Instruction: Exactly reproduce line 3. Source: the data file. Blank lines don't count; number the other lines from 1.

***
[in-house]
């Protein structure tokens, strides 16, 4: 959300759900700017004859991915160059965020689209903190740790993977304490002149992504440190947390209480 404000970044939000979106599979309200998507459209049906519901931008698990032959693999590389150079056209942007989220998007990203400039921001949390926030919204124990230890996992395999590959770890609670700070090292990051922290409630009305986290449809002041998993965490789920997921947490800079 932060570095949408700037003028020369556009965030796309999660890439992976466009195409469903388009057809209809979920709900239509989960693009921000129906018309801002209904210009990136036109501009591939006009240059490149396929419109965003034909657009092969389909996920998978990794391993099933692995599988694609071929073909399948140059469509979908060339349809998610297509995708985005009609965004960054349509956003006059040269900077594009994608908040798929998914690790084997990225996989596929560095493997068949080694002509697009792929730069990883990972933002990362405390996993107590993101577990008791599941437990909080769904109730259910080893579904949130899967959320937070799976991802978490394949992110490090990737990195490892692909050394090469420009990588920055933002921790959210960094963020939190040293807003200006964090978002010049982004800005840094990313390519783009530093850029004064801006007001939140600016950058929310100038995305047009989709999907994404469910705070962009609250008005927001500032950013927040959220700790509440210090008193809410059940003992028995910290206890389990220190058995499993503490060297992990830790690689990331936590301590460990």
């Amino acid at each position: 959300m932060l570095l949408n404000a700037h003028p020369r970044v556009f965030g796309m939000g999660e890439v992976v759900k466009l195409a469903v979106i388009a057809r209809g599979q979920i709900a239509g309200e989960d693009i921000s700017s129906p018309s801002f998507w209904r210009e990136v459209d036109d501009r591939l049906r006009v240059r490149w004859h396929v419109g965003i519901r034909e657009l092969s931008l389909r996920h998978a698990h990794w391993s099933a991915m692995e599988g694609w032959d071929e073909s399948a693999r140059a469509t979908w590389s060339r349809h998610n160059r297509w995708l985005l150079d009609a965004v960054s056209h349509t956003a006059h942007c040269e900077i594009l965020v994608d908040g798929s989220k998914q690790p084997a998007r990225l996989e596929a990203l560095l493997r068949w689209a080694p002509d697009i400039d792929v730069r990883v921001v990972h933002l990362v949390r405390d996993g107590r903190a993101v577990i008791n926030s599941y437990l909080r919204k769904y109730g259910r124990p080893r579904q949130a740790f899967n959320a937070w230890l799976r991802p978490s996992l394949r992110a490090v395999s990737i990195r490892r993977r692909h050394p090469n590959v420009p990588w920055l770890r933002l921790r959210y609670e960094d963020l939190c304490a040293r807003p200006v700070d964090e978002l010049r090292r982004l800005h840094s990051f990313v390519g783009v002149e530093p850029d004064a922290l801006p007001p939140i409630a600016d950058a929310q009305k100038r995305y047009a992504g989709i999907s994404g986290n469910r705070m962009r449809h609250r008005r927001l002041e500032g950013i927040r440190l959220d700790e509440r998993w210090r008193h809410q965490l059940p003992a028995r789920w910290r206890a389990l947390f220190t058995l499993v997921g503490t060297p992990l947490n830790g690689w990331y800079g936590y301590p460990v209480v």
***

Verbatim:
């Amino acid at each position: 959300m932060l570095l949408n404000a700037h003028p020369r970044v556009f965030g796309m939000g999660e890439v992976v759900k466009l195409a469903v979106i388009a057809r209809g599979q979920i709900a239509g309200e989960d693009i921000s700017s129906p018309s801002f998507w209904r210009e990136v459209d036109d501009r591939l049906r006009v240059r490149w004859h396929v419109g965003i519901r034909e657009l092969s931008l389909r996920h998978a698990h990794w391993s099933a991915m692995e599988g694609w032959d071929e073909s399948a693999r140059a469509t979908w590389s060339r349809h998610n160059r297509w995708l985005l150079d009609a965004v960054s056209h349509t956003a006059h942007c040269e900077i594009l965020v994608d908040g798929s989220k998914q690790p084997a998007r990225l996989e596929a990203l560095l493997r068949w689209a080694p002509d697009i400039d792929v730069r990883v921001v990972h933002l990362v949390r405390d996993g107590r903190a993101v577990i008791n926030s599941y437990l909080r919204k769904y109730g259910r124990p080893r579904q949130a740790f899967n959320a937070w230890l799976r991802p978490s996992l394949r992110a490090v395999s990737i990195r490892r993977r692909h050394p090469n590959v420009p990588w920055l770890r933002l921790r959210y609670e960094d963020l939190c304490a040293r807003p200006v700070d964090e978002l010049r090292r982004l800005h840094s990051f990313v390519g783009v002149e530093p850029d004064a922290l801006p007001p939140i409630a600016d950058a929310q009305k100038r995305y047009a992504g989709i999907s994404g986290n469910r705070m962009r449809h609250r008005r927001l002041e500032g950013i927040r440190l959220d700790e509440r998993w210090r008193h809410q965490l059940p003992a028995r789920w910290r206890a389990l947390f220190t058995l499993v997921g503490t060297p992990l947490n830790g690689w990331y800079g936590y301590p460990v209480v």